Cables hamper Burma Spitfires hunt
A team hunting for dozens of Second World War-era Spitfires believed to be buried at Burma's main international airport said its search would take longer than expected after a survey discovered bundles of electric cables in the way.
Soe Thein, a retired Burmese geology professor who is helping hunt for the rare Spitfires, said the team found crates that could contain the planes at Rangoon airport.
He said cables and water pipes were found above them and there is no blueprint for their precise locations. He said that will make unearthing them more time-consuming. There was no word on when crates would finally be unearthed.
The Spitfire won fame for helping Britain beat back waves of enemy bombers during the war.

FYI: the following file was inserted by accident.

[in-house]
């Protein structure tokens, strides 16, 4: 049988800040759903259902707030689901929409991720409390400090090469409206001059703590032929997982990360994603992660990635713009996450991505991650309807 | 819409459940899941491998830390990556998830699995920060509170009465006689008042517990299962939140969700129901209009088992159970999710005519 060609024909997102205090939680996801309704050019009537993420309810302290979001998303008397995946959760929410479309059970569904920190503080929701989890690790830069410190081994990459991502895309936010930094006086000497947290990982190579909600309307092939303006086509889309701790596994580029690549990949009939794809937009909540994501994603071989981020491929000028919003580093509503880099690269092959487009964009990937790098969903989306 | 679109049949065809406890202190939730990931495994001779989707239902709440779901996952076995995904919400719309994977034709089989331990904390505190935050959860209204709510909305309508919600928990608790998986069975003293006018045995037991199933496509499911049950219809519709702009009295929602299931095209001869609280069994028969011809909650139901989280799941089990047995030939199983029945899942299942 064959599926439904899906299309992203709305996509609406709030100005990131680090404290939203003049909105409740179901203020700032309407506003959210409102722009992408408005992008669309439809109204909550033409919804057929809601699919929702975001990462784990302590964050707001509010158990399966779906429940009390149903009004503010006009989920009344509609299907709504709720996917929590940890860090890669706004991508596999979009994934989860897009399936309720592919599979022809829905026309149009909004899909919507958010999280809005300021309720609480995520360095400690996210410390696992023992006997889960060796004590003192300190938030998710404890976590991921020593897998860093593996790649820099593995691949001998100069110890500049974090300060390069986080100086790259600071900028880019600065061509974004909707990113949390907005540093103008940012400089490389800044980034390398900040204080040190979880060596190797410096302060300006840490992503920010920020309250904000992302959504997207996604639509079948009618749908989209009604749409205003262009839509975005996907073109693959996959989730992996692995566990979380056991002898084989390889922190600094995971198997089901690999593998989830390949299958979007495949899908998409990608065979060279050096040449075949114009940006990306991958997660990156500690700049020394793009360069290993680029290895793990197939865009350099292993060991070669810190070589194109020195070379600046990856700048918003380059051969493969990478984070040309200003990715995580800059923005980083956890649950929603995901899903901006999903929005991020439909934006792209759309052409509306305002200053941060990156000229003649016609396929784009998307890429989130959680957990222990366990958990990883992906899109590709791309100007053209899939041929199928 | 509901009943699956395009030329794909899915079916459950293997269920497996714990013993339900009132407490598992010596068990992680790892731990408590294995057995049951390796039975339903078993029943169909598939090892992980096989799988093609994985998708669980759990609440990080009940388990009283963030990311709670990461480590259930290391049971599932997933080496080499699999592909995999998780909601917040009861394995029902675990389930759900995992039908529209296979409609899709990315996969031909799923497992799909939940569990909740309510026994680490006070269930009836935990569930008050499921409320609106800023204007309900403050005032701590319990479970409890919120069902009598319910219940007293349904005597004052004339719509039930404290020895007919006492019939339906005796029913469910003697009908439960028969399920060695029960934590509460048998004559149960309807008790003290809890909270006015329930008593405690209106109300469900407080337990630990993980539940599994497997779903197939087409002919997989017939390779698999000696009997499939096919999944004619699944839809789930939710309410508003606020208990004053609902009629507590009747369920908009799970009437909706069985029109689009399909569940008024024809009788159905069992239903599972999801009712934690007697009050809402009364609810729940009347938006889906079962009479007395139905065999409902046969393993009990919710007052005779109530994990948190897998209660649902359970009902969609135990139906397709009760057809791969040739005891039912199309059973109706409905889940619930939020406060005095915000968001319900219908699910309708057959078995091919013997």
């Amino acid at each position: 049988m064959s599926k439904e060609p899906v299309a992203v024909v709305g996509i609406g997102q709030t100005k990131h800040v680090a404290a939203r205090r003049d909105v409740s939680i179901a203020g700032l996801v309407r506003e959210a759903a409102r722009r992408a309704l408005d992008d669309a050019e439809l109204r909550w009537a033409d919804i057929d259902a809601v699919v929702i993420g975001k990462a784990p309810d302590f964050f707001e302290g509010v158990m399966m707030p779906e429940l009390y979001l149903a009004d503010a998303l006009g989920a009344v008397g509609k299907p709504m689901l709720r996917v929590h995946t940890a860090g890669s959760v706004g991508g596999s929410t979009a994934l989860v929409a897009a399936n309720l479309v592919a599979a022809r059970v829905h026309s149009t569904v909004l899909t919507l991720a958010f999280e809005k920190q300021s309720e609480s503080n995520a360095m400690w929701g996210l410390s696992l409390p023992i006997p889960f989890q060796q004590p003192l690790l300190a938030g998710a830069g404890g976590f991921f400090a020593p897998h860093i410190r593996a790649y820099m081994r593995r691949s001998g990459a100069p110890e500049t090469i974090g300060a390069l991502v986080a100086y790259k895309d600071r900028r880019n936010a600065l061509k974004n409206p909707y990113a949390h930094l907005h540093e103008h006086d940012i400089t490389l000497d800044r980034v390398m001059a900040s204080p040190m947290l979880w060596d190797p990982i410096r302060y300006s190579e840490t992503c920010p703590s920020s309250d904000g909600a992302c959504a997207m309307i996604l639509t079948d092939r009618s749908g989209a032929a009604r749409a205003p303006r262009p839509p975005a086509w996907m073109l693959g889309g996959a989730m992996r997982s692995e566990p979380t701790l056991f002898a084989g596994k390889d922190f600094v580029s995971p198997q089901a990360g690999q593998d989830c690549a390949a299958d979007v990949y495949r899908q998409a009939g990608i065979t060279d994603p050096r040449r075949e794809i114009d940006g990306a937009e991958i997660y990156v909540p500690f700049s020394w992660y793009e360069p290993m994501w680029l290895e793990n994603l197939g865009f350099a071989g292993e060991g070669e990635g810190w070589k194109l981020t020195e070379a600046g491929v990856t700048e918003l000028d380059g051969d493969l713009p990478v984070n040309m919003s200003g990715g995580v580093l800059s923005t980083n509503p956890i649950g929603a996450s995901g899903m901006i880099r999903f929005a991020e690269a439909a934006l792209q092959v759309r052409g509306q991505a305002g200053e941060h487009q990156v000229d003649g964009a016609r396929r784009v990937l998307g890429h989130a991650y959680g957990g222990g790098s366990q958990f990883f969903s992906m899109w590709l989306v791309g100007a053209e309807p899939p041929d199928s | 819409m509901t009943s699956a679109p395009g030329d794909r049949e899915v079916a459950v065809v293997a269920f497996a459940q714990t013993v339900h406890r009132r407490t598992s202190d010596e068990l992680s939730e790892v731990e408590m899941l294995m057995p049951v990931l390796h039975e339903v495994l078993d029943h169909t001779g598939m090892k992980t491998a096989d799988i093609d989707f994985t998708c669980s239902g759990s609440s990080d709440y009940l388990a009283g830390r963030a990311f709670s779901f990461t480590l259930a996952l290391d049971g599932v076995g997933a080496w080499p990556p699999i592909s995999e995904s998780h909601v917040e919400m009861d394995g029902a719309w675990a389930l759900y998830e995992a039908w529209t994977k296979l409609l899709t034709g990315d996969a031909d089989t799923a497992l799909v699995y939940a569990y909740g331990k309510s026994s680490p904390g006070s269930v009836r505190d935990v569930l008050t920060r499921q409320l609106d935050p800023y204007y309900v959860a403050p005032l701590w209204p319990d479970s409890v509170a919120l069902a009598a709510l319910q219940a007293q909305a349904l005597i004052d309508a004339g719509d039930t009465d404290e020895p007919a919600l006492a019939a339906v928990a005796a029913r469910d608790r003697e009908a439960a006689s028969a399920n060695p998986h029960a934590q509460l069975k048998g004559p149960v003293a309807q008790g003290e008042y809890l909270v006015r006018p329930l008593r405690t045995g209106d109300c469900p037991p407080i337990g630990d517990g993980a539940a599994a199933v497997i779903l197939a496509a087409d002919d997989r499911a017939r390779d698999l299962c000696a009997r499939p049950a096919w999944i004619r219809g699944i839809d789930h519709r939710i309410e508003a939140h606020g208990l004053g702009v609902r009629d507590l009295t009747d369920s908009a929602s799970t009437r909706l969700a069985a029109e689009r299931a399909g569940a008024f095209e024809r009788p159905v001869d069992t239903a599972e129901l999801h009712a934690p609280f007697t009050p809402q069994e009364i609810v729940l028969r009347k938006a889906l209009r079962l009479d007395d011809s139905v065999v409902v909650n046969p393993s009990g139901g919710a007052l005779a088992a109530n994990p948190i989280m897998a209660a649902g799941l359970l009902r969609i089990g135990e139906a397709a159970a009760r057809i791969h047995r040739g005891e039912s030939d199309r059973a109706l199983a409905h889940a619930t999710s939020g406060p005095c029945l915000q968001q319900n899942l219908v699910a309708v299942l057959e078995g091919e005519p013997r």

A news conference originally scheduled for Sunday was cancelled, apparently because of the snag.
"We haven't stopped and we cannot stop. It is just a delay in our work," Soe Thein said.
About 20,000 Spitfires were built, although the dawn of the jet age quickly made the propeller-driven, single-seat planes obsolete.
As many as 140 of the planes - three to four times the number of airworthy models known to exist - are believed to have been buried in near-pristine condition in Burma by American engineers as the war drew to a close. Of those, 36 are thought to have been buried on the grounds of Mingaladon airport, around 100 yards from the runway.
More planes are said to be buried in Myitkyina in northern Kachin state, where another of the group's teams is digging. Searchers also hit a snag there earlier this month when they found a buried crate unexpectedly full of muddy water, which they said would take weeks to pump out.
British aviation enthusiast David Cundall is leading the search for the planes. The go-ahead for excavations came in October when Burma's government signed an agreement with Mr Cundall and his local partner.